Househunters in London looking for more affordable homes are increasingly looking outside the city, according to Rightmove's latest report.
Prices in the South East are now rising faster than in London and the survey predicts that the South East will see the biggest hike in prices in the next five years. Overall, the price of property coming onto the market this month has gone up by 2.6 per cent.
"The ripple effect of buyers priced out of London combined with those cashing in and moving out of the capital means that the South East has taken London’s boom-town crown," said Miles Shipside, Rightmove director and housing market analyst. "Upwards price pressure is being further fuelled by a reluctance of home owners in the hotspots of the South East to come to market. Some can see the value in holding onto their fast-appreciating property asset, while others cannot find anything for sale locally on the market that tempts them to sell and move on.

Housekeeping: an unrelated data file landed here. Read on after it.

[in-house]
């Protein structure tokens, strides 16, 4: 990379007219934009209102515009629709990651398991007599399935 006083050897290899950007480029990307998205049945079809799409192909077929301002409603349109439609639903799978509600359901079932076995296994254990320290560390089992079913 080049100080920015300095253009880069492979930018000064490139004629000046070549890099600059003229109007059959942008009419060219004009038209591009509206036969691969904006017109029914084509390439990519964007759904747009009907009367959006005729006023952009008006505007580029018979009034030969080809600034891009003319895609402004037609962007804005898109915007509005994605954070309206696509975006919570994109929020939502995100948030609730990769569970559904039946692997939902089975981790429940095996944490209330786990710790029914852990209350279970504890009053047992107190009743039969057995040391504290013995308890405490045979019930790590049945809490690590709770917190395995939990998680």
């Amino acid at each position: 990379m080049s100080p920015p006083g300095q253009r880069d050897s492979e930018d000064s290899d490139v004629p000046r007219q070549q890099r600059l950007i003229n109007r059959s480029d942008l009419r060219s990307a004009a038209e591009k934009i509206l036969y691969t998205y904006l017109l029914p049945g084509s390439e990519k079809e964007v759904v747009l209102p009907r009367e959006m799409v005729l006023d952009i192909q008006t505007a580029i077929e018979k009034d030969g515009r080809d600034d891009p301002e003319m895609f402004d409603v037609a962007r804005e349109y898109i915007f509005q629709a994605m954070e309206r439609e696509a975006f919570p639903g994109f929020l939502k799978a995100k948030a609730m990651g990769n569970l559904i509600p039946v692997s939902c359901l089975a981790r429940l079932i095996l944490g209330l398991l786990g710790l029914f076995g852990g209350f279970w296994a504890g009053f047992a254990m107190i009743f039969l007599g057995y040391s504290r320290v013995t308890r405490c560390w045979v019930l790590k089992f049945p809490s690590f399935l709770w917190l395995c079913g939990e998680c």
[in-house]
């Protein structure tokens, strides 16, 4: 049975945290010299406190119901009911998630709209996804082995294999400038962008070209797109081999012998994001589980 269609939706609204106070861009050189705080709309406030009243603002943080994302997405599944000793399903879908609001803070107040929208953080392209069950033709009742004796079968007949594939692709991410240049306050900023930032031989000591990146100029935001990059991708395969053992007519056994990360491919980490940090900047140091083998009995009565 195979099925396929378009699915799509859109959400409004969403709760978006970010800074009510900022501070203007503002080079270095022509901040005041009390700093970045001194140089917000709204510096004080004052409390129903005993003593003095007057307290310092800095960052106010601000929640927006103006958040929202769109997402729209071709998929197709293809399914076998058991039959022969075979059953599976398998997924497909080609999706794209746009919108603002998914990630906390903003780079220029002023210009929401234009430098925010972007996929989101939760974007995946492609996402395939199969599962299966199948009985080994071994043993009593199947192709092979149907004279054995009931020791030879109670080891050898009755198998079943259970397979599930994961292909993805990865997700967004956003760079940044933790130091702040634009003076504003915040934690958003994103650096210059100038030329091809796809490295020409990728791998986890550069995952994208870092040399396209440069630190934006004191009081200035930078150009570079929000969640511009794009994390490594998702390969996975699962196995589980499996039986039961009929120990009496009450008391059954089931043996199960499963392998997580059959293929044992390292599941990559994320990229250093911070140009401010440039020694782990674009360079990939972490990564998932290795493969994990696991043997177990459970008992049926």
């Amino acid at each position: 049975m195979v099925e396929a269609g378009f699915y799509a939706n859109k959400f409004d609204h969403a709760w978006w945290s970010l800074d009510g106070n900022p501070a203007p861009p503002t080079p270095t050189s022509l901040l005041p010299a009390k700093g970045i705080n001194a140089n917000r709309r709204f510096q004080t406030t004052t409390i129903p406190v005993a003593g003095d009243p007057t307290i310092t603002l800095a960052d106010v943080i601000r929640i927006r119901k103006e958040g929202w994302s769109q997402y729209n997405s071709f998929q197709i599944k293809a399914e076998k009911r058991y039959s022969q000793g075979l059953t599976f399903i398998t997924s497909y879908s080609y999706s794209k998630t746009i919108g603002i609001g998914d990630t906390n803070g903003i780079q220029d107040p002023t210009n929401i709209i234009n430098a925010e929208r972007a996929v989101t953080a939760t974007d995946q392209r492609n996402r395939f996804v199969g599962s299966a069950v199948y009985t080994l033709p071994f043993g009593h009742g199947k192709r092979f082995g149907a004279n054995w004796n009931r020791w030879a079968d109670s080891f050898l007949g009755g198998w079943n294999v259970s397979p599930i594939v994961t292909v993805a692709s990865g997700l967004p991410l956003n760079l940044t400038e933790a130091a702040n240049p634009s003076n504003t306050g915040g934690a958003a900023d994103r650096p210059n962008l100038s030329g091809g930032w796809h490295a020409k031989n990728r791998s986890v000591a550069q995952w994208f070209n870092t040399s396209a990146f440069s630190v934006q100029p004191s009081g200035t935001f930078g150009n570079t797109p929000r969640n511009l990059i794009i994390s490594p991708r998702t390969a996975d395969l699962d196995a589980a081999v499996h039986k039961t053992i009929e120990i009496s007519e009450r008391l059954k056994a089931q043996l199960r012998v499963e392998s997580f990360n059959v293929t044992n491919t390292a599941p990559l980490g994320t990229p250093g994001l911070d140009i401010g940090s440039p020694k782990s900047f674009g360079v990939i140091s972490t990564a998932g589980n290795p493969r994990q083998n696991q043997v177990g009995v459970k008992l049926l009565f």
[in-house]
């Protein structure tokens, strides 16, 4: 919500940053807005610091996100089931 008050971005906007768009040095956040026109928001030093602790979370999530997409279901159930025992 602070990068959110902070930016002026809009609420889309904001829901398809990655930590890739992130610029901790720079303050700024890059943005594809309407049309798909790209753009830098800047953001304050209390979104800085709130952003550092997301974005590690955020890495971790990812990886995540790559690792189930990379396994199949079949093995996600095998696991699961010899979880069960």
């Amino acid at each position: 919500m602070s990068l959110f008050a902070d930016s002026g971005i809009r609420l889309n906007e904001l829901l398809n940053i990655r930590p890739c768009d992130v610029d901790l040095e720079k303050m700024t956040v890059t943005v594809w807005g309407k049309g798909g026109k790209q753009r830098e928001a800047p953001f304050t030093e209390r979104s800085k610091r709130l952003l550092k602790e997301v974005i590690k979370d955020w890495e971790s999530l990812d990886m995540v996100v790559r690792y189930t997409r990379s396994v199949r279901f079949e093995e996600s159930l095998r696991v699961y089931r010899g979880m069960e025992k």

"Those looking for the best price appreciation in the country should seriously consider the South East, and some may wish to fine-tune their search to the top three locations of Southampton, Brighton and Luton.
Strutt & Parker predicts five per cent growth in house prices across the UK in 2015.
Stephanie McMahon, Head of Research at Strutt & Parker, said: "Agents are reporting a continued slowdown in some areas as buyers and sellers nervously await news on the upcoming General Election and the potential for Mansion Tax. This is beginning to feed through into transaction levels. As is often the case in uncertain times, it may also be that transaction levels will decrease in the run up to May 2015, but values could hold up better than expected."
Figures out this morning from the Council of Mortgage Lenders indicate that mortgage lending totalled £17.8 billion in September, one per cent lower than August but 10 per cent higher than September 2013.
CML chief economist Bob Pannell said: "Uncertainty over when we will see the first increase in UK base rates is exacerbated by weaker growth prospects in several major economies, including the eurozone. Recent indicators and policy actions corroborate our view of a gentle easing in market conditions. There is growing evidence that mortgage lending activity, and the housing market, are sitting on a plateau."Reuse content